Analysis

Cage = 100: Tudor and the Performance Practice of Concert for Piano and Orchestra

Many of John Cage’s scores seem to allow performers a degree of freedom that often leads to interpretations that, by the composer’s own admission, do not reflect the spirit of the work. This is a problem of both attitude and notation. If we are to continue or reconstruct the tradition, we must look to the one performer in particular who defined and was defined by the performance practice of Cage’s music – the pianist, composer, and electronic musician David Tudor.

Cage = 100: As Influential as Wagner, as Interpretable as Mozart

The idea of comparing Cage to Rameau and Wagner, should lead us to think about Cage the same way as we look at any other composer from the past or present. What should the path then be for a would-be interpreter of Cage’s music? Performing a piece by Cage is no different from performing a piece by Mozart, except for the mechanics of the execution.

Moondrunk for a Century: A History of the Pierrot Ensemble

As we approach the Pierrot Lunaire centennial, its instrumentation, once reflective of Viennese weltschmerz, has been internationalized, turned timeless, and endured both modernism and postmodernism. Briefly tracing its legacy reveals a story of artists grappling with tradition as well as practical realities.

Kingdom Come: Pere Ubu’s New Picnic Time

New Picnic Time was the rejoinder to any questions about what exactly Pere Ubu wanted, and the rejoinder was a mammoth stick in the eye. We heard a willful insistence on experiment and double-crossing, but also expressive darkness. Let’s look closer.

Philadelphia’s Changing Opera Landscape

This week, Opera America will hold its 2012 conference in Philadelphia, with a focus on new works and innovative strategies. It is fitting that this conference should take place in Philadelphia, which in the past few years has become a center for new opera in the United States.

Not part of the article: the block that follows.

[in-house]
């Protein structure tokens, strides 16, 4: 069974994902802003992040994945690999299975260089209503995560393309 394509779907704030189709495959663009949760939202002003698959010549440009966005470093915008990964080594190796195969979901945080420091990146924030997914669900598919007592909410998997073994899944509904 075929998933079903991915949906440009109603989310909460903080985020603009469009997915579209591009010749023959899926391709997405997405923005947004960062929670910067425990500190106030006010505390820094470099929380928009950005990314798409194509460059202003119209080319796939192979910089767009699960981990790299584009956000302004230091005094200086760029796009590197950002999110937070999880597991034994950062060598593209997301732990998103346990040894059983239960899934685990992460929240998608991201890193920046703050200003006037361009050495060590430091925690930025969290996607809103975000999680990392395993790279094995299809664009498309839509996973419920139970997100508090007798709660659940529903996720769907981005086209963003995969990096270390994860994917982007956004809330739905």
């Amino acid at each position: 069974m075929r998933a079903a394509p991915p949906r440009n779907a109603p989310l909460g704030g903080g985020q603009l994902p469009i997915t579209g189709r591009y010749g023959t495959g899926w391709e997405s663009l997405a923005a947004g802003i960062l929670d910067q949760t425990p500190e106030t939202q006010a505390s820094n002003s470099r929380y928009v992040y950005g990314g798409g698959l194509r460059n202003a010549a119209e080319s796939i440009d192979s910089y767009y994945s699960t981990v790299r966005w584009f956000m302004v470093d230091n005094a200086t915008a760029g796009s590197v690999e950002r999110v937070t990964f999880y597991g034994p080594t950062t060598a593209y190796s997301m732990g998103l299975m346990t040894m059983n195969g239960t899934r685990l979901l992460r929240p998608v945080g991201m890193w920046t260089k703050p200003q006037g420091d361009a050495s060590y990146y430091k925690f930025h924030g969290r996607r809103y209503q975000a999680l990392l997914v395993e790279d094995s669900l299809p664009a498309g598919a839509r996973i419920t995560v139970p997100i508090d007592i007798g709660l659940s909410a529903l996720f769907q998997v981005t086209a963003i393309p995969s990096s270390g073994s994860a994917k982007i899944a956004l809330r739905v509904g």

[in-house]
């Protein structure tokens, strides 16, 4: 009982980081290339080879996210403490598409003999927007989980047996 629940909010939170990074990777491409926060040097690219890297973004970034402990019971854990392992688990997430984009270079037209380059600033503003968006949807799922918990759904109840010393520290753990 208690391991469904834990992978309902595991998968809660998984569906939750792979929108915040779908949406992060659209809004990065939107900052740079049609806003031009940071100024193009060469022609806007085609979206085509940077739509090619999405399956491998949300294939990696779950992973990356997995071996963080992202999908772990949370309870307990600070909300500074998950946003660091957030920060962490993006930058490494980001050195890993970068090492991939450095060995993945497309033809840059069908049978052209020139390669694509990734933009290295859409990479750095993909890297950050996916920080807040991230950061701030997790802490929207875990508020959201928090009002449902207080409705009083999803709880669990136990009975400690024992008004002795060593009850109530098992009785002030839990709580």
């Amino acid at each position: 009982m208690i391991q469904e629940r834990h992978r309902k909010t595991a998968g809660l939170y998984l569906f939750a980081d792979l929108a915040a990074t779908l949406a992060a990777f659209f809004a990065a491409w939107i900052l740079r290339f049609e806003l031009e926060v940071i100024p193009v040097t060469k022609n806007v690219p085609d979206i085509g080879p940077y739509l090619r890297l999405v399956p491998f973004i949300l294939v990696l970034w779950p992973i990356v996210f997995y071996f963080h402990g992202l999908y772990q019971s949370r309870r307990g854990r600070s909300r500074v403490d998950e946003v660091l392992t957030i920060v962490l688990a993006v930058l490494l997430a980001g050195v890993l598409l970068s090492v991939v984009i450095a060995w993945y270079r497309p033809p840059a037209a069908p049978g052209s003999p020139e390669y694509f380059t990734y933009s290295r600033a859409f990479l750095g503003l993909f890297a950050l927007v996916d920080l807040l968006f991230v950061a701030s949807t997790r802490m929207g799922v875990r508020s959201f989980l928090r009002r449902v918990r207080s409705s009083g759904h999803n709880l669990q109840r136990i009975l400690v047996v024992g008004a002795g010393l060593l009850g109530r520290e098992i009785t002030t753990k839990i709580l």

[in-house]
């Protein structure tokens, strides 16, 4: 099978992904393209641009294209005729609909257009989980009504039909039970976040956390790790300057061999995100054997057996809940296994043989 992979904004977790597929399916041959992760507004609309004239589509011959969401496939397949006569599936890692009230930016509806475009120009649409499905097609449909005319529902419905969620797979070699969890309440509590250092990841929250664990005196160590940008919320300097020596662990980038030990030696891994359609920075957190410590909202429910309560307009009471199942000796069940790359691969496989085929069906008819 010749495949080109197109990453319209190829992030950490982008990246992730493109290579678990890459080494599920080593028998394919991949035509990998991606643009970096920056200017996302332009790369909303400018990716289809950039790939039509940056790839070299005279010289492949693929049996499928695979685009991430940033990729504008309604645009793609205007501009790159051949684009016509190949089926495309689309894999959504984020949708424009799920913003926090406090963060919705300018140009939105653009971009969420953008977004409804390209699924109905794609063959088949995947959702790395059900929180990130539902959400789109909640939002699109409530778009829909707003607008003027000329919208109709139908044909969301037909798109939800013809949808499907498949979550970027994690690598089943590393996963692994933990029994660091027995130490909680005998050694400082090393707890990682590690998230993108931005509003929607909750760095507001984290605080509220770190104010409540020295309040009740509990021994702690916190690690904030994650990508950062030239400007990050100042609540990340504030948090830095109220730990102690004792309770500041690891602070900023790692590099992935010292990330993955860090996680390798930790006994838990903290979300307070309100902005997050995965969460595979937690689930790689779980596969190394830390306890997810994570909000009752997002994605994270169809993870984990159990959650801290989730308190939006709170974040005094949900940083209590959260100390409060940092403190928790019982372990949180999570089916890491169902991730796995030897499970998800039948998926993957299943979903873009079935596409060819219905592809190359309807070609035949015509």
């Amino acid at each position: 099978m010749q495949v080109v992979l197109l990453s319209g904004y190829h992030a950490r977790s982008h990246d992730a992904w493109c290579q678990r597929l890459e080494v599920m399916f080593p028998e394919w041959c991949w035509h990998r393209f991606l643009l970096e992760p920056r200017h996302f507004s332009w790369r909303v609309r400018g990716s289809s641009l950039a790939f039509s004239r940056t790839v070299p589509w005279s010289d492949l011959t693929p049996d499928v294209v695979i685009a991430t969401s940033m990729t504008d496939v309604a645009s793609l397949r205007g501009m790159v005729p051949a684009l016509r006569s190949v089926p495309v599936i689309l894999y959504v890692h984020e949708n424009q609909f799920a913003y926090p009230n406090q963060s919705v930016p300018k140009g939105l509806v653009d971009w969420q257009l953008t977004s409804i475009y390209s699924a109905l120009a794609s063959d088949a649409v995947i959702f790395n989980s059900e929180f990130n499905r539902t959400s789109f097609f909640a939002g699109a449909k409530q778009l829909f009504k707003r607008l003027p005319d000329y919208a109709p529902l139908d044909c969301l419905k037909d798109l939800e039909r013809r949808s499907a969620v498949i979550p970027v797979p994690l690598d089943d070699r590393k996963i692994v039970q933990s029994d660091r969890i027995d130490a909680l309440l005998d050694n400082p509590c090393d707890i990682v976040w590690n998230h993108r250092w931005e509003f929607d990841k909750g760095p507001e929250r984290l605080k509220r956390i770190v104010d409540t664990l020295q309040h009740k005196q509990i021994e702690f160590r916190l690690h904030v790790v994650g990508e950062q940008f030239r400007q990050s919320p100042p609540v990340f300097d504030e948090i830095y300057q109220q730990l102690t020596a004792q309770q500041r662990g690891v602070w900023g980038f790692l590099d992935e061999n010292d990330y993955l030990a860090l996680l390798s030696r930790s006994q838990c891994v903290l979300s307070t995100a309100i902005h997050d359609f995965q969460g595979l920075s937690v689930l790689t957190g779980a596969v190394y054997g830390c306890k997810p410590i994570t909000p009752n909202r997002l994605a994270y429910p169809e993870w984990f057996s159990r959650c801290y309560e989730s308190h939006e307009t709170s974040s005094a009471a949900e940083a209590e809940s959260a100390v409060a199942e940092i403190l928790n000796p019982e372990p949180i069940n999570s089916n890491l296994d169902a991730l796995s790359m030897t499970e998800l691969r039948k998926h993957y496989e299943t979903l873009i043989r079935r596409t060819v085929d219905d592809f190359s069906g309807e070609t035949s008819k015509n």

Great Expectations: The Challenge of New Music In New Spaces

When new music groups perform in rock clubs and other similar venues they are counting on these spaces to recontextualize what they do. But what about the venues that make this recontextualization possible? How do their priorities differ from those of more traditional venues? They are an essential part of this trend, but do they know it?

Some Recent Silences

4’33” is often regarded as an end, a philosophical cul-de-sac, but over the course of six decades the negation of music has proved fertile ground for many composers. This appears to have been particularly true in the last 20 years or so, as though the noise of the avant garde’s war of words had itself to subside into silence before we could appreciate 4’33” on its own terms.

A Federal Case for the Arts

Is the idea of government support for the arts un-American? On the contrary. It is as American as apple pie. In the early years of the republic, were our political leaders rubes when it came to music and other arts? Look again. Our iconic founding fathers Washington, Jefferson, Franklin, and many of our subsequent presidents had signal public relationships to music and the arts.

The Cycle of Get

From our earliest encounters with music, we are told tales of extraordinary accomplishment by musicians: stories so magnificent that no musicologist could hope to put them into context. It is absurd to think of Mozart applying for graduate school, but we scarcely question a cinematic portrayal of him dictating the Requiem from his deathbed.

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